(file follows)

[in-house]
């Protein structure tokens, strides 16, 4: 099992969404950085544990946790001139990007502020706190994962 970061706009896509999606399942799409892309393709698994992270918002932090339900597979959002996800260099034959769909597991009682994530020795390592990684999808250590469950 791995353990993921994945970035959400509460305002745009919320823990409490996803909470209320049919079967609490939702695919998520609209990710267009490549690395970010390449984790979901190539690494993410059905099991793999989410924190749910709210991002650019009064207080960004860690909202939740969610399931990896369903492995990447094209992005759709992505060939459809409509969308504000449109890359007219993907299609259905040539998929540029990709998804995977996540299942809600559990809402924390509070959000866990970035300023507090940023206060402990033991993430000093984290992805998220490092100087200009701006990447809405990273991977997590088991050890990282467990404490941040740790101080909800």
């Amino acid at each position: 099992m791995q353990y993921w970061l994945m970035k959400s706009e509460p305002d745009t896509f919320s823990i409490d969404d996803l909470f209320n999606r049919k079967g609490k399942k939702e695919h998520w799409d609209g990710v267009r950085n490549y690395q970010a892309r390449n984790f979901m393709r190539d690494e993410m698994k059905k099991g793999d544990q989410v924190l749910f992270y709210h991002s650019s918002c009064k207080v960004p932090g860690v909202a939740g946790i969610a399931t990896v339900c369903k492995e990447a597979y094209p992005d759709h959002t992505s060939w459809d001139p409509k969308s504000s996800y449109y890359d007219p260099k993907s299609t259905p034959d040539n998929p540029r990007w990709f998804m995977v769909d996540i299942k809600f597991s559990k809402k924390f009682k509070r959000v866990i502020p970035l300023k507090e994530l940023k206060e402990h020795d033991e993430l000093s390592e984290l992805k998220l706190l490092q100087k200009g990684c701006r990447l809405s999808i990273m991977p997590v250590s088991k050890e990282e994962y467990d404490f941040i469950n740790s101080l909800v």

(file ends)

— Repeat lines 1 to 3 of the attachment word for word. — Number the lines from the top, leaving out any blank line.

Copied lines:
[in-house]
């Protein structure tokens, strides 16, 4: 099992969404950085544990946790001139990007502020706190994962 970061706009896509999606399942799409892309393709698994992270918002932090339900597979959002996800260099034959769909597991009682994530020795390592990684999808250590469950 791995353990993921994945970035959400509460305002745009919320823990409490996803909470209320049919079967609490939702695919998520609209990710267009490549690395970010390449984790979901190539690494993410059905099991793999989410924190749910709210991002650019009064207080960004860690909202939740969610399931990896369903492995990447094209992005759709992505060939459809409509969308504000449109890359007219993907299609259905040539998929540029990709998804995977996540299942809600559990809402924390509070959000866990970035300023507090940023206060402990033991993430000093984290992805998220490092100087200009701006990447809405990273991977997590088991050890990282467990404490941040740790101080909800």
């Amino acid at each position: 099992m791995q353990y993921w970061l994945m970035k959400s706009e509460p305002d745009t896509f919320s823990i409490d969404d996803l909470f209320n999606r049919k079967g609490k399942k939702e695919h998520w799409d609209g990710v267009r950085n490549y690395q970010a892309r390449n984790f979901m393709r190539d690494e993410m698994k059905k099991g793999d544990q989410v924190l749910f992270y709210h991002s650019s918002c009064k207080v960004p932090g860690v909202a939740g946790i969610a399931t990896v339900c369903k492995e990447a597979y094209p992005d759709h959002t992505s060939w459809d001139p409509k969308s504000s996800y449109y890359d007219p260099k993907s299609t259905p034959d040539n998929p540029r990007w990709f998804m995977v769909d996540i299942k809600f597991s559990k809402k924390f009682k509070r959000v866990i502020p970035l300023k507090e994530l940023k206060e402990h020795d033991e993430l000093s390592e984290l992805k998220l706190l490092q100087k200009g990684c701006r990447l809405s999808i990273m991977p997590v250590s088991k050890e990282e994962y467990d404490f941040i469950n740790s101080l909800v």